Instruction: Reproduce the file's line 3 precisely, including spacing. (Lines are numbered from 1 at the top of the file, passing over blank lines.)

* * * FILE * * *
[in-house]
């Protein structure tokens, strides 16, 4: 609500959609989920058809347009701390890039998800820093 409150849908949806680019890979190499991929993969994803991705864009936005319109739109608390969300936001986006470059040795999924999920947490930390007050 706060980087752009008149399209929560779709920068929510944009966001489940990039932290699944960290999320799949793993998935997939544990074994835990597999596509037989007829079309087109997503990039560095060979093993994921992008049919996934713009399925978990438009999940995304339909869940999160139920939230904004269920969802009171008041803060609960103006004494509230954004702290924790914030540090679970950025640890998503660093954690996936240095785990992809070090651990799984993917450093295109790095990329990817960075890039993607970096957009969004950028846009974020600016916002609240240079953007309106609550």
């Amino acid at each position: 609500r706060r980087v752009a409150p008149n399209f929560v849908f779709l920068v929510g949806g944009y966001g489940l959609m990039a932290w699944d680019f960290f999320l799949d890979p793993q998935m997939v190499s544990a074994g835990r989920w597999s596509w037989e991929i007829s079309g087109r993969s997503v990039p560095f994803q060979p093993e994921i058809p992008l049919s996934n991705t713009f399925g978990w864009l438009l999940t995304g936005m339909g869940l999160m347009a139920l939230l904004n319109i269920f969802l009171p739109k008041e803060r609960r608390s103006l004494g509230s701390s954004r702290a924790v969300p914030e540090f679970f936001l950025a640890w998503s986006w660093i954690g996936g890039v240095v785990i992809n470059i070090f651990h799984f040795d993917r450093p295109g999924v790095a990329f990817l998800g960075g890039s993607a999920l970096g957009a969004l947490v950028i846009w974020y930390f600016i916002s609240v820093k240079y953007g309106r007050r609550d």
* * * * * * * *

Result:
């Amino acid at each position: 609500r706060r980087v752009a409150p008149n399209f929560v849908f779709l920068v929510g949806g944009y966001g489940l959609m990039a932290w699944d680019f960290f999320l799949d890979p793993q998935m997939v190499s544990a074994g835990r989920w597999s596509w037989e991929i007829s079309g087109r993969s997503v990039p560095f994803q060979p093993e994921i058809p992008l049919s996934n991705t713009f399925g978990w864009l438009l999940t995304g936005m339909g869940l999160m347009a139920l939230l904004n319109i269920f969802l009171p739109k008041e803060r609960r608390s103006l004494g509230s701390s954004r702290a924790v969300p914030e540090f679970f936001l950025a640890w998503s986006w660093i954690g996936g890039v240095v785990i992809n470059i070090f651990h799984f040795d993917r450093p295109g999924v790095a990329f990817l998800g960075g890039s993607a999920l970096g957009a969004l947490v950028i846009w974020y930390f600016i916002s609240v820093k240079y953007g309106r007050r609550d």